The Disabled Explorers non-profit advocacy group is gearing up for their first-ever Desert Solitude Series journey, set to run January 22-24. The inaugural multi-day trip will take place on the historic El Camino del Diablo (The Devil’s Highway) in Arizona and demonstrate that overland travel for the disabled is not an impossible feat.

“Common wisdom tells us that travel for disabled people is limited to places they can find fully accessible hotels, restaurants, and bathroom stalls. This is a myth,” says Lance Blair, founder and director of Disabled Explorers. “Adventure travel, even in remote, unforgiving areas, is available to everyone.”

The Arizona excursion will start in Ajo and end in Yuma, which is about 150 miles of desert terrain. The Disabled Explorers group will travel through the Cabieza Prieta Wildlife Refuge and past the Barry Goldwater Bombing Range while visiting historic mine ruins, an adobe cabin at Tule Well, and the water reserves in the granite outcrop of Tinajas Atlas.

To accommodate the disabled travelers, a custom-built RV-style van dubbed the W.A.V.E. will be put into commission. The W.A.V.E., an acronym for Wheelchair Accessible Van for Expeditions, was built by Sportsmobile West and is based on a Ford E-Series full-size van. The W.A.V.E. was designed to be driven and operated by a wheelchair user, and features a wheelchair lift with hand controls for easy entry and exit. The van has also been outfitted with the necessary off-road parts and accessories, including heavy-duty bumpers, extended-range fuel tanks, locking diffs, beefy suspension, and a front winch.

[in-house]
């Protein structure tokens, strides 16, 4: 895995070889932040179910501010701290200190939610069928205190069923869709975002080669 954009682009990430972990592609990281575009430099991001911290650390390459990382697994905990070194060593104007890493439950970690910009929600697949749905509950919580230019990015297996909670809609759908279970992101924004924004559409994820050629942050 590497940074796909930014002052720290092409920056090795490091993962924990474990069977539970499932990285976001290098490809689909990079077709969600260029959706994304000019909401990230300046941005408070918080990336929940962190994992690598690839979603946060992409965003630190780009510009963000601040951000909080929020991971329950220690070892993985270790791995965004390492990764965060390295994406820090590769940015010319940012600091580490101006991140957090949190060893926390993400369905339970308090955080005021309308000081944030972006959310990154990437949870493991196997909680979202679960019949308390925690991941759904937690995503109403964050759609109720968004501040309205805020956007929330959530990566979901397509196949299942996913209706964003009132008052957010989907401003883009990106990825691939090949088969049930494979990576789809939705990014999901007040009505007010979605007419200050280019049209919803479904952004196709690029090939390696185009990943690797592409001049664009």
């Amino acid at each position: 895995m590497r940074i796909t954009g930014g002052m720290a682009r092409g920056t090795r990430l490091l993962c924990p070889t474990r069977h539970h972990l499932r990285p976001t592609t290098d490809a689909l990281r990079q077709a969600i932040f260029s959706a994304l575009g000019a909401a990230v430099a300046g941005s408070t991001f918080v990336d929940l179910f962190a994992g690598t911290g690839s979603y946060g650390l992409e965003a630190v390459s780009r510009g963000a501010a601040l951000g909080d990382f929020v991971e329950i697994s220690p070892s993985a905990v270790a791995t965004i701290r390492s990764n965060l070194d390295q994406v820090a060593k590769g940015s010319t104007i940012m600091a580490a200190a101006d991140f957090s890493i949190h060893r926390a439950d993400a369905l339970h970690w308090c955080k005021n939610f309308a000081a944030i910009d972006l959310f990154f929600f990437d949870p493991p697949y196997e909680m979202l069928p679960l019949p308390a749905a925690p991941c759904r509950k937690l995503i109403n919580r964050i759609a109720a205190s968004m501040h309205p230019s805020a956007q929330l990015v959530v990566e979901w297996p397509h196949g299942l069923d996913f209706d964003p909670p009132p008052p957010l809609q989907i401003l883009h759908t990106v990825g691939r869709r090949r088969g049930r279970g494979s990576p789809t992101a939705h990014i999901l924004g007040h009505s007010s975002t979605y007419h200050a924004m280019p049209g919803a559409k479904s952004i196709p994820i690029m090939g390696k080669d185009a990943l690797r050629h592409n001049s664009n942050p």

While the inaugural Desert Solitude Series trip will be held in Arizona, future outings are planned for other Western U.S. destinations including Death Valley and the Mojave Desert. All journeys will include special guests who are recently disabled, but still want to enjoy the great outdoors.

To learn more about the Disabled Explorers and the W.A.V.E., visit the link below.

Source: Disabled Explorers